The Indian Council of Medical Research on Saturday wrote to the editor of the Drug Safety Journal demanding that the retraction of a study by researchers at Banaras Hindu University highlighting possible safety risks from Bharat Biotech’s Covid-19 vaccine, Covaxin.

The Drug Safety Journal is the official journal of the International Society of Pharmacovigilance.

The study claimed that nearly one-third of all persons who received at least one shot of Covaxin reported “adverse events of special interest” within a year after vaccination.

The study came days after pharmaceutical company AstraZeneca announced that it is withdrawing its vaccine against Covid-19 globally due to a “surplus of available updated vaccines”.

The peer-reviewed study, published in the Springer Nature journal, was conducted between January 2022 and August 2023 with 926 participants – 635 adolescents and 291 adults – who received the BBV152 vaccine. BBV152 is the development name for Covaxin.

In his letter to the journal’s editor, Indian Council of Medical Research Director General Dr Rajiv Bahl wrote: “ICMR cannot be associated with this poorly designed study which purports to present a ‘safety analysis’ of Covaxin due to…critical flaws.”

Bahl wrote that the study had not compared the prevalence of such adverse events between the vaccinated group and a corresponding group of unvaccinated individuals, known as a control group.

“The reported events in the study cannot be linked or attributed to Covid-19 vaccination,” Bahl wrote. “The study does not even provide background rates of observed events in the population, making it impossible to assess the change in incidence of observed events in the post-vaccination period.”

Bahl also accused the study’s authors of other alleged lapses in methodology. The respondents were contacted only via telephone and had not been physically examined, Bahl pointed out, adding that “the method of data collection has a high risk of bias”.

The letter continued: “We therefore ask you to immediately remove the acknowledgement to ICMR and publish an erratum. We request you to retract this paper which implicitly makes conclusions about vaccine safety that are not supported by evidence.”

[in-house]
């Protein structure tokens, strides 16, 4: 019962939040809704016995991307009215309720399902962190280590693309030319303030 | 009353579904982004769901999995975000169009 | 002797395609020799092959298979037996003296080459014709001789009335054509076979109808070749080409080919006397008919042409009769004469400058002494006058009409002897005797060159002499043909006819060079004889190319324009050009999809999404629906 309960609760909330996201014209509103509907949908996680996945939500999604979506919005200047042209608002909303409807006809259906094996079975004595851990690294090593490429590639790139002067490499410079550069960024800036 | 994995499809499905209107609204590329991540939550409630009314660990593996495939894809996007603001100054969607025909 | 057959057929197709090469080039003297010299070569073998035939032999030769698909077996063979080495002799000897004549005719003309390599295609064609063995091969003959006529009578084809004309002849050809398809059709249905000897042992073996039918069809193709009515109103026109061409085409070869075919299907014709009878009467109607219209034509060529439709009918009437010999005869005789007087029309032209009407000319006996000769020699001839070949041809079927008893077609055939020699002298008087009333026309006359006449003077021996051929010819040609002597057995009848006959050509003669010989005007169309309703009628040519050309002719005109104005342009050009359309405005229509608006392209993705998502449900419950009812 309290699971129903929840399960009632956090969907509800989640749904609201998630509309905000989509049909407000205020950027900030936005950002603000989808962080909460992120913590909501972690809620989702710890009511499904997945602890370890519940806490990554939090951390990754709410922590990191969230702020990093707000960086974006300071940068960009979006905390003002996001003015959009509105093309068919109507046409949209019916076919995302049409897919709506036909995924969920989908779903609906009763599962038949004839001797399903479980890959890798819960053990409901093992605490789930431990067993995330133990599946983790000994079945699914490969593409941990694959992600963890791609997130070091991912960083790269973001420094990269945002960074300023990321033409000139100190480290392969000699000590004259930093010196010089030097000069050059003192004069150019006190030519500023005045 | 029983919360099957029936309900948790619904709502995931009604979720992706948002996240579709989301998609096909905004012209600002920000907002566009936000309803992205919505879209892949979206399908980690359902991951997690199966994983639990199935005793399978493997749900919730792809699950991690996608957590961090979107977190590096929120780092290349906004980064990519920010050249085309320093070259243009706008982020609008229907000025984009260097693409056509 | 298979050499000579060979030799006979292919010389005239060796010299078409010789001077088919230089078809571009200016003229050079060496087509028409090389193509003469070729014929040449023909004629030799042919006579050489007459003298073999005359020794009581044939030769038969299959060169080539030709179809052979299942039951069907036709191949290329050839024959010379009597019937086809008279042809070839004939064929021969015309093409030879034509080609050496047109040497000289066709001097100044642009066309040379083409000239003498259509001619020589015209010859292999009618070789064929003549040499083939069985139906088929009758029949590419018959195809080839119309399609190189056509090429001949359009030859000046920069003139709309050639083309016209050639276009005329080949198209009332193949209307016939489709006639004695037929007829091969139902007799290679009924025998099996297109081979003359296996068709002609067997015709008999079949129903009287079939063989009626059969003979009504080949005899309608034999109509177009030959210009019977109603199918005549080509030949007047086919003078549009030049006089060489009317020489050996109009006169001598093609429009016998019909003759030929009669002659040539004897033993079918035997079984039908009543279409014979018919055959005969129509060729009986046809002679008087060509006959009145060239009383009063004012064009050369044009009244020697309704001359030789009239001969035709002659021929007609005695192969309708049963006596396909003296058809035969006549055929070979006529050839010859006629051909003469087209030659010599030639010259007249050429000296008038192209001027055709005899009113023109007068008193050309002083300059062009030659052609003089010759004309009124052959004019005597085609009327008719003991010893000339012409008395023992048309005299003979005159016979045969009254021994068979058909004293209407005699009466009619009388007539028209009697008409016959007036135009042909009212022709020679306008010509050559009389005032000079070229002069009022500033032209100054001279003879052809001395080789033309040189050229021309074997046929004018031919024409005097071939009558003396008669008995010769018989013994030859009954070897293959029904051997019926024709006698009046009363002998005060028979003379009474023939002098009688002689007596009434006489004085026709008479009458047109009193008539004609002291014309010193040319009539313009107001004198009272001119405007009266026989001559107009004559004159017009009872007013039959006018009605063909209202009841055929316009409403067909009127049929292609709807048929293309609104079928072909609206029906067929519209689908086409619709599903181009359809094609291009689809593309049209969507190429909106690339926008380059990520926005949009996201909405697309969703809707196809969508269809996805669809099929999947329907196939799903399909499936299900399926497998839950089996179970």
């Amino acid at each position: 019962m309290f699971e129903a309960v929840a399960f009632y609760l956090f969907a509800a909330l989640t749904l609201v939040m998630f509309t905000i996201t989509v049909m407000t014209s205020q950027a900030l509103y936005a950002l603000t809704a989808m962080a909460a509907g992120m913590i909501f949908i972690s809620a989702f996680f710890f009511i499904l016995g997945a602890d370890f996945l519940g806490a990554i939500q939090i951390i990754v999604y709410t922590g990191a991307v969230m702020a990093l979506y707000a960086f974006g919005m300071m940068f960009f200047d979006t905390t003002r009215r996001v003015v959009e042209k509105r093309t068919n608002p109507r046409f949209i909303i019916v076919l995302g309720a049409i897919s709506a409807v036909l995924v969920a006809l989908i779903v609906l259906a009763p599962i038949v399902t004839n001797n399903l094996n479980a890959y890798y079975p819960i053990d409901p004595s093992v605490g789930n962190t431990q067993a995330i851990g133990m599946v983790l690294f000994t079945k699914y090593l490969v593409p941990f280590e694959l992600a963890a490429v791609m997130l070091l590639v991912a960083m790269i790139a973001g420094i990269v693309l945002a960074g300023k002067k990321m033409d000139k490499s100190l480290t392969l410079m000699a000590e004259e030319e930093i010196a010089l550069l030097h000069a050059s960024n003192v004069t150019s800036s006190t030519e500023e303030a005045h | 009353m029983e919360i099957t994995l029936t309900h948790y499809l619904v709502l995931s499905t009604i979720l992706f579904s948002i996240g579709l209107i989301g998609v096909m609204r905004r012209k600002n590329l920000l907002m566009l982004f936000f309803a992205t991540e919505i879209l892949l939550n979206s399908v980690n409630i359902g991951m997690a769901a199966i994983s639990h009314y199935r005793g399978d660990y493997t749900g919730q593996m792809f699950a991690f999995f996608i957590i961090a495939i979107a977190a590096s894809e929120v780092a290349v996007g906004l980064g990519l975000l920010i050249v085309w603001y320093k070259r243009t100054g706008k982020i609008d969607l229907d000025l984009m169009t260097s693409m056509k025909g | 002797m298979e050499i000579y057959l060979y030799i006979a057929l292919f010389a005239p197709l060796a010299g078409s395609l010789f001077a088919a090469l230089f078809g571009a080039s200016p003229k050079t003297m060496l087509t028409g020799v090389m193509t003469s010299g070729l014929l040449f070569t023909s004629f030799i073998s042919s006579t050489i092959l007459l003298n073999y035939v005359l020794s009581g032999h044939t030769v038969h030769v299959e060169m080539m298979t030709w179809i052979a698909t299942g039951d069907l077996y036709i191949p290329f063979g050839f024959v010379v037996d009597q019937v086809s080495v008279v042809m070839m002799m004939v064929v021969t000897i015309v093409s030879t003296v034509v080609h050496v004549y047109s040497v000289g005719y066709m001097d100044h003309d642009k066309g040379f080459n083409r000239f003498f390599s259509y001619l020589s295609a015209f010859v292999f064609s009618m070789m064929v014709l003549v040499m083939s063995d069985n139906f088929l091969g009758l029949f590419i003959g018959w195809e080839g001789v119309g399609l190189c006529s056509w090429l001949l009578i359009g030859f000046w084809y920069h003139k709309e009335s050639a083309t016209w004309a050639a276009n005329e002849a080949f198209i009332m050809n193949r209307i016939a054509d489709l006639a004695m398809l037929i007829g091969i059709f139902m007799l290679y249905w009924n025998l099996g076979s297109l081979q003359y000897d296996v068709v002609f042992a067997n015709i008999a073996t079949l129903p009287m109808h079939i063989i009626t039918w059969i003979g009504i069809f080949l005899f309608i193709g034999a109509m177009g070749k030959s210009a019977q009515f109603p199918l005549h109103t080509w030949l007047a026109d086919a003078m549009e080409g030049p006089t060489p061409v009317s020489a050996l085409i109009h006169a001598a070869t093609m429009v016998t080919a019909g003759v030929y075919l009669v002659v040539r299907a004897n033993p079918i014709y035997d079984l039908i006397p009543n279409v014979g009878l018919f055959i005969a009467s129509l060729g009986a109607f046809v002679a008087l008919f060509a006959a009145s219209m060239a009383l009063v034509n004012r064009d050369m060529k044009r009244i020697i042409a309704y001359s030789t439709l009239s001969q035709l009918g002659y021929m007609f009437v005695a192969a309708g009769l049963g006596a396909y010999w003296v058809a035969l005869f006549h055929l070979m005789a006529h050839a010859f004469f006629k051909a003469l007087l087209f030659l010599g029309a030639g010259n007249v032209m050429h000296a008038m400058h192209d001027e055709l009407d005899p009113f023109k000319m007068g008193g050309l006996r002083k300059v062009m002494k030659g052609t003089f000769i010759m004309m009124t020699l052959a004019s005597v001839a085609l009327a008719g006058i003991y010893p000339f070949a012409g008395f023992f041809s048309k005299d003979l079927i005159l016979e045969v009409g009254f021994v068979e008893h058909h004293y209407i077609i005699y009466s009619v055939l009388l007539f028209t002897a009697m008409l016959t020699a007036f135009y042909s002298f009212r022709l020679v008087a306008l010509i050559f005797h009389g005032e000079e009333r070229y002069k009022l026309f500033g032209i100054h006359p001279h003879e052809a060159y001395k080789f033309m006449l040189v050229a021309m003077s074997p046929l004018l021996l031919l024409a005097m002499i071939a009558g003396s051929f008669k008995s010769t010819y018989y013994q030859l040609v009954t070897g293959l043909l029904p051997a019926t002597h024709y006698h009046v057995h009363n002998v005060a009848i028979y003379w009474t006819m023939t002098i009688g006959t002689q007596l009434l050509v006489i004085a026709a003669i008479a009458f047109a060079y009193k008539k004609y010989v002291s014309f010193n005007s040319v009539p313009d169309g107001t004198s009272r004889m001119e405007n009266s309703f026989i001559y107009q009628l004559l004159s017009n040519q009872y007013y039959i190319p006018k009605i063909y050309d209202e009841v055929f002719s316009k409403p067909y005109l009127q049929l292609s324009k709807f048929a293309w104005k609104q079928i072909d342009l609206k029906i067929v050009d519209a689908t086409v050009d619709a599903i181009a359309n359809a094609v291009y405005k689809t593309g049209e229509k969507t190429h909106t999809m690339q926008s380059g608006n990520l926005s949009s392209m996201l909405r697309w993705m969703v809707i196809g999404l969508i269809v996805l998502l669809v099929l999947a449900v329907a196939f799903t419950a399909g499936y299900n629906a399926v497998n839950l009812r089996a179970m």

“We have also noticed that you have similarly acknowledged ICMR in similar previous papers without permission,” Bahl added in his letter. “Please explain why ICMR should not seek legal and administrative action against you.”

Bahl wrote an identical letter to the study’s authors, Dr Upinder Kaur and Dr Sankha Shubhra Chakrabarti.

While Kaur is an assistant professor in the department of pharmacology at the Institute of Medical Sciences, Banaras Hindu University, Chakrabarti heads the institute’s geriatric medicine department.

The participants of the study were interviewed about adverse events of special interest that they may have experienced within a year of getting vaccinated against Covid-19. They were asked questions about events distinct from more routine adverse events, including fever and soreness.

An adverse event of special interest is a pre-specified and medically significant event that, in this case, may be associated with the vaccine. Such events are supposed to be carefully monitored and require further study to establish their causality.

Nearly 50% of them reported infections within a year of being administered Covaxin, with a majority reporting viral upper respiratory tract infections. Serious adverse events of special interest, like strokes and Guillain-Barre syndrome, were seen in 1% of the participants. Guillain-Barre syndrome is an autoimmune nervous disorder.

Four deaths were also reported in the study sample. Stroke was the main reason in two of the deaths. One of the deaths was caused by post-Covid-19 rhinocerebral mucormycosis, a rare fungal infection of the sinuses and brain, which was contracted after vaccination, the patient’s caregivers alleged.

In a statement to Scroll on Thursday, Bharat Biotech said that several previous studies had demonstrated an “excellent safety track record” of the Covaxin vaccine. For the Banaras Hindu University study to be “effective, informative and to avoid investigator bias”, certain additional data points were required, the manufacturer claimed.

The Banaras Hindu University said on Monday that it has taken note of the “series of reactions” to the study and that its Institute of Medical Sciences was looking into the matter.

“The individuals have communicated their responses to the ICMR,” the university said in a press statement. “Additionally, the Institute of Medical Sciences is also working on further strengthening and improving its research ecosystem.”